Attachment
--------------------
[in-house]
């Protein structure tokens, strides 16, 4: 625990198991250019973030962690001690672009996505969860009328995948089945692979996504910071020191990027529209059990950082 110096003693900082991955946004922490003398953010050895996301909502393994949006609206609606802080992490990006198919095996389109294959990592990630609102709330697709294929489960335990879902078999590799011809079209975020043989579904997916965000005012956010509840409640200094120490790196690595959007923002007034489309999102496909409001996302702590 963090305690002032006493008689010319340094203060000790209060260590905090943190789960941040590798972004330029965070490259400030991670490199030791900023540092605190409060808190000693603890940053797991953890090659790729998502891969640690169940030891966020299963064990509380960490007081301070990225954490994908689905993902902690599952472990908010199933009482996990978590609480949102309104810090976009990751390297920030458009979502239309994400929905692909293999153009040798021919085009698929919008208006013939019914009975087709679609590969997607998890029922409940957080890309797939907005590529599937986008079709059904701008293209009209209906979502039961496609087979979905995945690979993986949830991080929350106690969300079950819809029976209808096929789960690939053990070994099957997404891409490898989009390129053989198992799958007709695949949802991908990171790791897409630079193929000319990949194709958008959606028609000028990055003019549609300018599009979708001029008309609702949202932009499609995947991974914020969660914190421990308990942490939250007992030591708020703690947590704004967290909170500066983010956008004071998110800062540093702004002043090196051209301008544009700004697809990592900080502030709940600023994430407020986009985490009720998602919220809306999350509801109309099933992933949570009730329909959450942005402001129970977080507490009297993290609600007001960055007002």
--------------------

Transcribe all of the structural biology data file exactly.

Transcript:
[in-house]
């Protein structure tokens, strides 16, 4: 625990198991250019973030962690001690672009996505969860009328995948089945692979996504910071020191990027529209059990950082 110096003693900082991955946004922490003398953010050895996301909502393994949006609206609606802080992490990006198919095996389109294959990592990630609102709330697709294929489960335990879902078999590799011809079209975020043989579904997916965000005012956010509840409640200094120490790196690595959007923002007034489309999102496909409001996302702590 963090305690002032006493008689010319340094203060000790209060260590905090943190789960941040590798972004330029965070490259400030991670490199030791900023540092605190409060808190000693603890940053797991953890090659790729998502891969640690169940030891966020299963064990509380960490007081301070990225954490994908689905993902902690599952472990908010199933009482996990978590609480949102309104810090976009990751390297920030458009979502239309994400929905692909293999153009040798021919085009698929919008208006013939019914009975087709679609590969997607998890029922409940957080890309797939907005590529599937986008079709059904701008293209009209209906979502039961496609087979979905995945690979993986949830991080929350106690969300079950819809029976209808096929789960690939053990070994099957997404891409490898989009390129053989198992799958007709695949949802991908990171790791897409630079193929000319990949194709958008959606028609000028990055003019549609300018599009979708001029008309609702949202932009499609995947991974914020969660914190421990308990942490939250007992030591708020703690947590704004967290909170500066983010956008004071998110800062540093702004002043090196051209301008544009700004697809990592900080502030709940600023994430407020986009985490009720998602919220809306999350509801109309099933992933949570009730329909959450942005402001129970977080507490009297993290609600007001960055007002």